City commission appears split but in favor of marijuana facilities ordinance following first public hearing

Due to state regulations concerning the distance between a marijuana facility and churches and parks, two storefronts owned by Daly Broekema located at 113 and 115 Portage Avenue respectively, might be the only buildings eligible for such a facility in the historic district of downtown Three Rivers. The building located at 115 Portage Avenue would be viable for such a business, while 113 Portage Avenue is only partially viable, according to a city map of potential marijuana facility locations. While one or both properties may be eligible, the owner has not indicated she would be interested in such an enterprise. (Steph Hightree|Wateshed Voice)

The Three Rivers City Commission Tuesday held the first of two scheduled public hearings to discuss proposed amendments to the city code that would allow marijuana facilities within city limits as special exception uses, and get further public input on the matter. Following a lengthy discussion and public comments from a handful of citizens, a thin majority of commissioners expressed support for the proposed changes.

At-Large Commissioner Clayton Lyczynski described the exhaustive research he conducted between last month and Tuesday’s meeting, which resulted in him being firmly in favor of allowing marijuana facilities in Three Rivers.

“I’ve spent three hours on a continuing ed class (concerning legalizing marijuana in our community and our youth), I spent multiple hours with an industrial grower with a $15-$20 million facility, and did a full tour trying to understand how, why and what they’re trying to do,” Lyczynski said.

“I’ve spoken with an attorney who sits on a board at the state level who actually helped write the rough draft for Sturgis, and has also weighed in on ours to some extent. I’ve talked to people who have a transport business, I’ve talked to people who own a lab, just trying to wrap my head around this and what it would really mean — because obviously there’s the surface idea and the deep down, nitty gritty of it.”

Lyczynski referenced a recent “Facebook poll” he conducted to get a rough idea of how supportive or unsupportive the community is about marijuana, and while he doesn’t necessarily put a lot of stock into a questionnaire posted on social media, it did “lend itself to the fact that there is strong support (for it).”

Andrew George, who helped collect signatures for a petition on behalf of Jobs for Michigan Communities to get the issue of allowing marijuana facilities in Three Rivers on a city ballot, spoke in detail about the poll Lyczynski conducted, and what the city commission could do to uphold a promise it made last year to put the issue on a future ballot before it discovered it couldn’t be done legally.

“As you may know, 66 percent of our community voted in favor of legalized marijuana, which we talked about last time this issue got brought up,” George said. “More recently, I have to commend Commissioner Lyczynski, he did his due diligence. He went on Facebook and he posed a simple question, ‘Are you for or are you against marijuana facilities in Three Rivers?’ Last week I tallied up those numbers, and mind you it kept going but hundreds of people had already weighed in at that point, and it was 89 percent for marijuana facilities against 11 percent against marijuana facilities. Those numbers are staggering and show the support our community has for it.”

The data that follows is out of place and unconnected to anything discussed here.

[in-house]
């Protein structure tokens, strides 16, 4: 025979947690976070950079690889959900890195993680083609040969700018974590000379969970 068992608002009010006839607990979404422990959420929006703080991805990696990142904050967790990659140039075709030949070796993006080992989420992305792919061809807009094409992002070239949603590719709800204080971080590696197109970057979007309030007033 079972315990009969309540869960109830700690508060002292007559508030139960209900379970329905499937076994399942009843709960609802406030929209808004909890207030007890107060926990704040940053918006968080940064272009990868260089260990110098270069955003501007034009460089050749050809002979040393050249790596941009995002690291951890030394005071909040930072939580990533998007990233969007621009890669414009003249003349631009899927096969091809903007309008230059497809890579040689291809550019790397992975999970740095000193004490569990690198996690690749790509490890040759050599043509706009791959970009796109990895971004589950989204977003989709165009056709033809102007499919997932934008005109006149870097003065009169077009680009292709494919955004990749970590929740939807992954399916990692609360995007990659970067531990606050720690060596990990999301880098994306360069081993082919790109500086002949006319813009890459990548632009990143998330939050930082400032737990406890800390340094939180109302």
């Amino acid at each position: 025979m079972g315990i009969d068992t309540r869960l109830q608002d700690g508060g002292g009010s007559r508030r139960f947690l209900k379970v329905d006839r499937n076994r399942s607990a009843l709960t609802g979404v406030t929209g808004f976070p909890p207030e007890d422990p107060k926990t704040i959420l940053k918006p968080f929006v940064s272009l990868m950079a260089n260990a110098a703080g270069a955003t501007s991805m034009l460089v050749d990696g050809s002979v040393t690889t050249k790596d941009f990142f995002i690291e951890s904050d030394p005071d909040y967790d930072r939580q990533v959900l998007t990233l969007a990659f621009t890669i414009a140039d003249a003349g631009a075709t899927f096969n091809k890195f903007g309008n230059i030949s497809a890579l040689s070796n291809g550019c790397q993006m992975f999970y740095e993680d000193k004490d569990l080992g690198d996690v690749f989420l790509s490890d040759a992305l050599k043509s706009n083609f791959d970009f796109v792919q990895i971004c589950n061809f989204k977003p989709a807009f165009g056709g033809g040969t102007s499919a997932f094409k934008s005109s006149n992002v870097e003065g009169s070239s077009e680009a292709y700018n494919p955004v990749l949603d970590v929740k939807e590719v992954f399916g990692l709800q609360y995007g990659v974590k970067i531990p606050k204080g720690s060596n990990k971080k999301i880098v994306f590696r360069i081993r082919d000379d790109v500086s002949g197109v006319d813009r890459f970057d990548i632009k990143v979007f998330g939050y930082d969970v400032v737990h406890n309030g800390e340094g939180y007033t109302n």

George said he doesn’t believe the commission made a promise “with ill intent” when it said it would put the issue on a city ballot, but “a promise was made and I feel the only way to rectify that promise is to just pass the ordinance” and let the community challenge the commission’s decision via a referendum if it so chooses. He added that nearby communities are already benefitting from the tax dollar revenue that comes from marijuana facilities, and if Three Rivers doesn’t act soon “we’re going to be left behind here.”

Commissioners Chris Abel and Carolyn McNary also spoke in favor of passing the amended ordinance, as did Mayor Tom Lowry. Abel and Lowry added that while they are in favor of it, language changes pertaining to the total number of facilities allowed in Three Rivers will need to be made before they cast their respective votes.

McNary, who previously voted against allowing such facilities, said she changed her way of thinking on the matter and will vote for it this time around.

“I support this ordinance. I’m glad the people are stepping up, they came forward a year or so ago (in favor of) medical marijuana, and while I didn’t think our city was ready for it then — I really looked at it more as a drug situation and not as a business — since then I don’t see it that way,” McNary said.

“I remember the veterans who sat there at city hall and explained to us all of the (medicinal benefits), and all of the health factors that are in marijuana, and I’ve learned a lot more since then. So I support it today, I hope we move forward with this draft, and I kind of feel like had I voted in favor of it back then, we’d be much farther ahead and our citizens wouldn’t have to worry about whether or not they would get the opportunity again. But today I do support it.”

Commissioner Daryl Griffith maintained his previous stance on the issue, saying while he has “no problem” with medical or recreational marijuana use, the conflicting law regarding marijuana at the federal and state level will prevent him for voting for it. Commissioners Pat Dane and Alison Haigh did not explicitly say whether they were for or against it on Tuesday but both have voted against marijuana facilities in the past.

After its discussion the commission voted 6-1 to schedule a second public hearing for its next meeting on Tuesday, May 18, with Griffith representing the lone dissenting vote.

Alek Haak-Frost is executive editor of Watershed Voice.